Tagged : urban lifestyles

Found 16 blog entries tagged as "urban lifestyles".


The DC Metro System is now the second busiest subway system in the nation behind NYC with over 700,00 rides every weekday.  The popularity of DC's Metro has created a significant demand for housing within walking distance of Metro Stations.  With a plethora of Metro Stations, car sharing services like Zip Car and Car2Go and Capitol Bikeshare, many District residents have made the decision to forgo car ownership.

A big challenge for many Washingtonians is finding homes and condos close to Metro Stations.  Some Realtors definition of "close to the Metro" as described in a property listing does not jive with the realities of making the walk carrying a bag of groceries on a cold winter night.  

To assist in locating condo and home listings near Metro Stations,

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The Metropolitan DC region was recently ranked first in the nation for walkable urban places.  The region now has 43 distinct walkable neighborhoods scattered across Maryland, Virginia and the District.  These walkable districts are attracting significant capital and are viewed as the best places to invest and build by many developers.

DC is at the forefront of this walkable urbanism phenomena, as our market has continued to attract investment capital during the housing downturn.  There are now pockets of new development in the vicinity of almost every Metro Station in the system throughout the region.  In the District, a wave of new development is underway in a long list of neighborhoods across the city.

Over the last decade, we have seen

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The DC Metropolitan area was recently ranked as having the 6th worst traffic in the country in a study conducted by weather.com.  The Beltway was cited as a major source of congestion and DC drivers spend an average of 45 hours idling in traffic every year.  The worst traffic time of the week is on Thursdays from 5:45 to 6:00 pm.

If you are one of those fighting rush hour traffic from your home in the suburbs to work downtown, maybe its time to look at moving into the District.  The housing stock of the District has evolved significantly in the past decade and it is now possible to replicate many of the favorable attributes of a suburban home in the city.  Gone are the low ceilings, galley kitchen, laminate floors, formica cabinets and nonexistent

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Slice the commute with an inbound move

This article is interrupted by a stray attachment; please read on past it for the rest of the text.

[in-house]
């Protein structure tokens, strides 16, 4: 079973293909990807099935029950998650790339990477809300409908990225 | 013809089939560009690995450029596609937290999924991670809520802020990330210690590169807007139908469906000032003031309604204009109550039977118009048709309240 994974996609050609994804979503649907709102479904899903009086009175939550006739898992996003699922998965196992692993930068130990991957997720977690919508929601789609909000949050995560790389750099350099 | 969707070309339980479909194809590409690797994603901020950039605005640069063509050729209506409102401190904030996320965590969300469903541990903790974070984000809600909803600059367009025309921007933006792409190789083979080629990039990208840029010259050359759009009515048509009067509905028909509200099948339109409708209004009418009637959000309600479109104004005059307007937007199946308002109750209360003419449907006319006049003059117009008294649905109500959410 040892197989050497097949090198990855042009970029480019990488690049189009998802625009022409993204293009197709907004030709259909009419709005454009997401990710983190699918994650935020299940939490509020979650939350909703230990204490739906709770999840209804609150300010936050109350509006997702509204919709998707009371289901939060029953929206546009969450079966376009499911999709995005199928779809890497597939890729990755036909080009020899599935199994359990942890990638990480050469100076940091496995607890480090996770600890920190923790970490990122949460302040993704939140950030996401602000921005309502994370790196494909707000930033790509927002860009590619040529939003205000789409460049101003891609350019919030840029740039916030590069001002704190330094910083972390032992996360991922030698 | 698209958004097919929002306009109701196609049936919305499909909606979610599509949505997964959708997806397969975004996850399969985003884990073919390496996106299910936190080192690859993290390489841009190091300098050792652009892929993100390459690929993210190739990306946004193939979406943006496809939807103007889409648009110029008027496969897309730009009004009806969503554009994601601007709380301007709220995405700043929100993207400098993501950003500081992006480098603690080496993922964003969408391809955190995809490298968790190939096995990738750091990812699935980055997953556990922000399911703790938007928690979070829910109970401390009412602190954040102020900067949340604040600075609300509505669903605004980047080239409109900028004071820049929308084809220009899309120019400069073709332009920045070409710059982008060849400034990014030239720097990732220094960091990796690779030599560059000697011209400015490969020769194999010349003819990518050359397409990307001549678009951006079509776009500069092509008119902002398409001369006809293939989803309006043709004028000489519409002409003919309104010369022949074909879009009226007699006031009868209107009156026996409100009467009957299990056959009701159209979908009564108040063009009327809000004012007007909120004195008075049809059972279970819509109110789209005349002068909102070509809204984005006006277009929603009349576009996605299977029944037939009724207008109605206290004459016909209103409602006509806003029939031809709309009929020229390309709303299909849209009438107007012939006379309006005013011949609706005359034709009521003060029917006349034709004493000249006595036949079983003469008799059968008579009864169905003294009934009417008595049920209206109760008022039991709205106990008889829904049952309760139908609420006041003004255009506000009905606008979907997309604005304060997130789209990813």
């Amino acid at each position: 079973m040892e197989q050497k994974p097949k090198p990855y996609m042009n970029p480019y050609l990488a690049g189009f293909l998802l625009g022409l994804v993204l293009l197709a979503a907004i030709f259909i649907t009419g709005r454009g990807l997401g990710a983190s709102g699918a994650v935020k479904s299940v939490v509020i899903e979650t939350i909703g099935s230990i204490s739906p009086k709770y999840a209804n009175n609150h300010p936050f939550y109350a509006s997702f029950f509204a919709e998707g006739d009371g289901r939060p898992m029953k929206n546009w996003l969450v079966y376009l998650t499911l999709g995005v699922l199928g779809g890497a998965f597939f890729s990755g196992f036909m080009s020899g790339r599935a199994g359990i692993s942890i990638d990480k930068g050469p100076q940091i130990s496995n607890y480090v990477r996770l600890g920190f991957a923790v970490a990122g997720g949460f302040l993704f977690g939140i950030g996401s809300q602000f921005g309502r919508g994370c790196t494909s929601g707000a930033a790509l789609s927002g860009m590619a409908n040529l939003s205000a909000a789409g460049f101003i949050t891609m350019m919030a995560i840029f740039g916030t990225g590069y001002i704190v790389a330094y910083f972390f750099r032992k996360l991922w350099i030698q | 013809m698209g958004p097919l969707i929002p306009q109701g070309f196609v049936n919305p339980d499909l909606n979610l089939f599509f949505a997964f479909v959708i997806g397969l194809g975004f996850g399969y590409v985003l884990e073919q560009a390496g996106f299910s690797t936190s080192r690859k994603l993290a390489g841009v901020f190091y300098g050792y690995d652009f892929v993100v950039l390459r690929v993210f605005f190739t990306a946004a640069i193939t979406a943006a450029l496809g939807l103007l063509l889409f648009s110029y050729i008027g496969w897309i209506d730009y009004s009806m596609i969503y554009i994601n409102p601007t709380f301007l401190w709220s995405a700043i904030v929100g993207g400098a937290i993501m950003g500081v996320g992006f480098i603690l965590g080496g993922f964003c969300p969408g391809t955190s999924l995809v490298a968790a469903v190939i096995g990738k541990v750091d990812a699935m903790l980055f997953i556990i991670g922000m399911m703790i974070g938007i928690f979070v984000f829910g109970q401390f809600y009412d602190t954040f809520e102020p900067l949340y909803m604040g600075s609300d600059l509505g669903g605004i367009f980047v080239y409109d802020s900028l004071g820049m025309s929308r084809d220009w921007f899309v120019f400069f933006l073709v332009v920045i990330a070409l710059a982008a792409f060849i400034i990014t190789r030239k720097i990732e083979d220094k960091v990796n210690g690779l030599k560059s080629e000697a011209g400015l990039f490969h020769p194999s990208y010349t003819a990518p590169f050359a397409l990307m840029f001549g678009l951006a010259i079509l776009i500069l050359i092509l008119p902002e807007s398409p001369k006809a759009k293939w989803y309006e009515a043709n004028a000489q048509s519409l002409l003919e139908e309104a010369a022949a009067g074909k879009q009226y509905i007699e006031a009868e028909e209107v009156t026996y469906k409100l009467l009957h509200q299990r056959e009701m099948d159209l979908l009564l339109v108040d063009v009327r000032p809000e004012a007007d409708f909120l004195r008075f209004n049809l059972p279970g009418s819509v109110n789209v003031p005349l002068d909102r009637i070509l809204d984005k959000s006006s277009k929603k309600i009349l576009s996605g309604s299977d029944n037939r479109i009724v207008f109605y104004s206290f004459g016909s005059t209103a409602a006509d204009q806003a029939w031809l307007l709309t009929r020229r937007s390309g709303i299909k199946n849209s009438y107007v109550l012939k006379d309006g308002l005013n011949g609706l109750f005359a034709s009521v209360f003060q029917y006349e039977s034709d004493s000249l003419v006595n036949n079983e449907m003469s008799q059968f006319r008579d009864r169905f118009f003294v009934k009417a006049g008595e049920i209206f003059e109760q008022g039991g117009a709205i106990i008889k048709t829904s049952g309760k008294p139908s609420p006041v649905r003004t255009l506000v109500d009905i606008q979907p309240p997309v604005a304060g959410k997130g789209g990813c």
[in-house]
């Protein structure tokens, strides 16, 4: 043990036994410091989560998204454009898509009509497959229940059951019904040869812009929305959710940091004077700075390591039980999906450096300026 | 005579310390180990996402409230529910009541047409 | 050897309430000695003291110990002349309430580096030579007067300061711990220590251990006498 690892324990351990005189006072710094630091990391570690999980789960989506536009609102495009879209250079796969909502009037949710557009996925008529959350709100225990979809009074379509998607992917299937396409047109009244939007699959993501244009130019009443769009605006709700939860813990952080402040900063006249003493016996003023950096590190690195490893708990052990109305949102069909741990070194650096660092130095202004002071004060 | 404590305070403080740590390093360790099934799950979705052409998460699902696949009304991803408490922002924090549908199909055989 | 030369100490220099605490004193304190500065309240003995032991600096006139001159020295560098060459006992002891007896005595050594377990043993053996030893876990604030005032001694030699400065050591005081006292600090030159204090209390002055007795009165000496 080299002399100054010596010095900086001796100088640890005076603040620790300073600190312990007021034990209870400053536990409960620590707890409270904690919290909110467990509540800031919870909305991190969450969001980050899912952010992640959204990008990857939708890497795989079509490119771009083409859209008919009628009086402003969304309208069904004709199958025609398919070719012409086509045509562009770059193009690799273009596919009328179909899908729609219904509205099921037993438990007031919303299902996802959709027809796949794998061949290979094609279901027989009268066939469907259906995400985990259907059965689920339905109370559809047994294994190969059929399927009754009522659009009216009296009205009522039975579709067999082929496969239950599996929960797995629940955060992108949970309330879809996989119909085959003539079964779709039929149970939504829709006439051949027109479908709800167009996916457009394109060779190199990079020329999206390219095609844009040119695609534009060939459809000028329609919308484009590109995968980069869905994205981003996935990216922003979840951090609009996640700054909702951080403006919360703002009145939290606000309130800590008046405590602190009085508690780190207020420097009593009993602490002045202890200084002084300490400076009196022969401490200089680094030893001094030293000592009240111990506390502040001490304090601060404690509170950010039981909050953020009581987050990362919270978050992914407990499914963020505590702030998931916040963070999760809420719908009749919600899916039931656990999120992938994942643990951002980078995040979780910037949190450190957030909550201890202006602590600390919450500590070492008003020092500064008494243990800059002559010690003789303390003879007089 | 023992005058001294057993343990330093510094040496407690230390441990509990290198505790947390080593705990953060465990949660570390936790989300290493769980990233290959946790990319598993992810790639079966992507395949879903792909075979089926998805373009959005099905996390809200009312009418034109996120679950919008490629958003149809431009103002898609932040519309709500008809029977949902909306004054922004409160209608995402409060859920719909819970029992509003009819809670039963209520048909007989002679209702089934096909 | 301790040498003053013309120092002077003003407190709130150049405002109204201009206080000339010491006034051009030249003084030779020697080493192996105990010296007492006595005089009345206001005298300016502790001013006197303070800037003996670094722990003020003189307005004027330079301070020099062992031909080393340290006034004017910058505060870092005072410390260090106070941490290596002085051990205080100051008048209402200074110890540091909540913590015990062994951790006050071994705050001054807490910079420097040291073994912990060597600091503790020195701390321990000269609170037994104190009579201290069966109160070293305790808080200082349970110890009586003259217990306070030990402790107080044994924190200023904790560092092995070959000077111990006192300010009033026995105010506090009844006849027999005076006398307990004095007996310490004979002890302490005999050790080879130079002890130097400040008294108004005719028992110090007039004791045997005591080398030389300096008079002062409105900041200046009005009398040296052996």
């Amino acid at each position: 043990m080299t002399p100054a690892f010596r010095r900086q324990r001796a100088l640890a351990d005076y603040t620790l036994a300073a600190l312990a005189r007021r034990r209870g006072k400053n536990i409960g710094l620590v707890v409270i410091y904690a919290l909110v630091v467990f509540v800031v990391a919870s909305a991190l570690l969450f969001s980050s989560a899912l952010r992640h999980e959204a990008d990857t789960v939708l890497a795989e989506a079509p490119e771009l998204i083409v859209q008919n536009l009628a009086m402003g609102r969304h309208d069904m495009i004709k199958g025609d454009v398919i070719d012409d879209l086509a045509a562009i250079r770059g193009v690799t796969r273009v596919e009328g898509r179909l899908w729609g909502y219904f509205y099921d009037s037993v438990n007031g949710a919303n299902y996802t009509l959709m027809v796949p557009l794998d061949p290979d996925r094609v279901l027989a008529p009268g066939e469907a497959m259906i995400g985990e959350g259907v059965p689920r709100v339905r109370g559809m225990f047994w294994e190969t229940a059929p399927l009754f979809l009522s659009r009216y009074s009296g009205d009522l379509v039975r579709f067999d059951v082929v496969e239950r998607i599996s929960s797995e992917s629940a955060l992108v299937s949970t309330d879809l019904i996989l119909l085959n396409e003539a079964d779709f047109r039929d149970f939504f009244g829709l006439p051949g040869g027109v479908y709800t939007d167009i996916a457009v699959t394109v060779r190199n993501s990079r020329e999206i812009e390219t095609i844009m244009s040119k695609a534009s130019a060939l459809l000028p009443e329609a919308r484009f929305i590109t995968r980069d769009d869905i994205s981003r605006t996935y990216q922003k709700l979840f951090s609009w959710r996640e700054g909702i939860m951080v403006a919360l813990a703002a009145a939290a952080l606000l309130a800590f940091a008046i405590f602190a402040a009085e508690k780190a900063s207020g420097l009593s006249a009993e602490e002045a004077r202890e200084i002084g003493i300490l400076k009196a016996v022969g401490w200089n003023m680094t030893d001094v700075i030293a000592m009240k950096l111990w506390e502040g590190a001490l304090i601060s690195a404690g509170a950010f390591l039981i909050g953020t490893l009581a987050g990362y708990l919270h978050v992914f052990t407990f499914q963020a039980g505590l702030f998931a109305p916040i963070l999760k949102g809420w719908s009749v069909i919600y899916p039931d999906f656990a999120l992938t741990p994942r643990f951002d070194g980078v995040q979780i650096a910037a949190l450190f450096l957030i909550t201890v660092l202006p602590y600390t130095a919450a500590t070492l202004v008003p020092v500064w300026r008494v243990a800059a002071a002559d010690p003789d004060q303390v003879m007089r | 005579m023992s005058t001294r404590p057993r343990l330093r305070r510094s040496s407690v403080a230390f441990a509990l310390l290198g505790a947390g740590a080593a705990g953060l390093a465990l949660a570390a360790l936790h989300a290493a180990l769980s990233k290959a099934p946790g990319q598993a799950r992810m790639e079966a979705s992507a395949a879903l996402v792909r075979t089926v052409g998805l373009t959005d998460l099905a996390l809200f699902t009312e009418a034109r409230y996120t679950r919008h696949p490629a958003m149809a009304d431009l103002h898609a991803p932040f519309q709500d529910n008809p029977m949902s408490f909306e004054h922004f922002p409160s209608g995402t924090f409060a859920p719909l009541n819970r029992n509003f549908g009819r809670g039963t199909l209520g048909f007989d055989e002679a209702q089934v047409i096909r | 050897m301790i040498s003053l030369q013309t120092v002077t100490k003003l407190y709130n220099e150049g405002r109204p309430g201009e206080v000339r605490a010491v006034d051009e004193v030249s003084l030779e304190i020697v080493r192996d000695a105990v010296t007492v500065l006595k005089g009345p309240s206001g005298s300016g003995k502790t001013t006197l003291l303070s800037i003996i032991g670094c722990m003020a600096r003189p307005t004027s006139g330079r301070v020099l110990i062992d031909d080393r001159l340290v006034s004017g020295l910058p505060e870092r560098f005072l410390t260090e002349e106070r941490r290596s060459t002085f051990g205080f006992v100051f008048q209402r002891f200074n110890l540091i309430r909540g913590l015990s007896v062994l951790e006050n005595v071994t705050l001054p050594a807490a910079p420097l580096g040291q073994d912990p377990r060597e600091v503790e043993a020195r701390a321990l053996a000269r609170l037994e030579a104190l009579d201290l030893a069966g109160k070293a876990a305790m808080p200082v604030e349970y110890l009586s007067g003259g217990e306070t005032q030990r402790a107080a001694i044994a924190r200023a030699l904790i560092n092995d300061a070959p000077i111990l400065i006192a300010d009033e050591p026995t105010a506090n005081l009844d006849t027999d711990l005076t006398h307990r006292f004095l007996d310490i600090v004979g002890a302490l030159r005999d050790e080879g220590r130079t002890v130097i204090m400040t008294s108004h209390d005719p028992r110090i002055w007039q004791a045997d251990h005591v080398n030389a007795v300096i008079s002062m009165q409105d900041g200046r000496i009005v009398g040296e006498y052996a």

The following video about the growing challenges associated with commuting into the District from the suburbs should hit home with many of our regions empty nesters.

Is it time to get back a couple hours a day spent commuting by selling the suburban home and moving into the city?  This inbound migration is a very popular lifestyle change and the overwhelming majority of our clients who have taken this plunge never look back.  Many find the biggest hurdle to move like this is psychological....what to do with all the stuff that fills the suburban 4 BR house.

Significant new construction in the last decade has changed the face of the DC stock of DC condos.  Moving back to the District doesn't mean that you will be

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Interesting report in the minnpost.com detailing a housing experts predictions for shifts in American housingdc_beltway_traffic_250 demographics away from suburban sprawl to urban central cites and suburban town centers.  This lifestyle shift was discussed in a presentation delivered to the Urban Land Institute of Minnesota by housing researcher John Mcllwain.

For many years, the Washington DC area has been at the forefront of this suburban to urban shift described by Mcllwaine. The development around both Metro stations and town centers throughout the entire region is staggering.

Here in the District, even 25 years ago who could have predicted a renewed 14th Street Corridor....how about a revitalized Columbia Heights or luxury high-rises in the Capital Riverfront? 

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Walking is the essence of the DC urban lifestyle.  It doesn't matter if you are a K Street attorney with a pair of cordovan Allen-Edmonds oxfords or a lobbyist adorned in a pair of Jimmy Choo pumps and a secret pair of New Balance running shoes stashed away for the daily commute.........walking around the District is part of your daily routine.

Walk Score is a company that has graded properties and neighborhoods across the country for their walkability.  Washington, DC comes in very high at #7 on the national ranking of major cities only trailing the likes of San Francisco, New York, Boston and Chicago.  Walk Score uses a 100 point grading system and some of the District's neighborhoods have extremely high walkability rankings:

  1. Dupont Circle 99
  2. Logan
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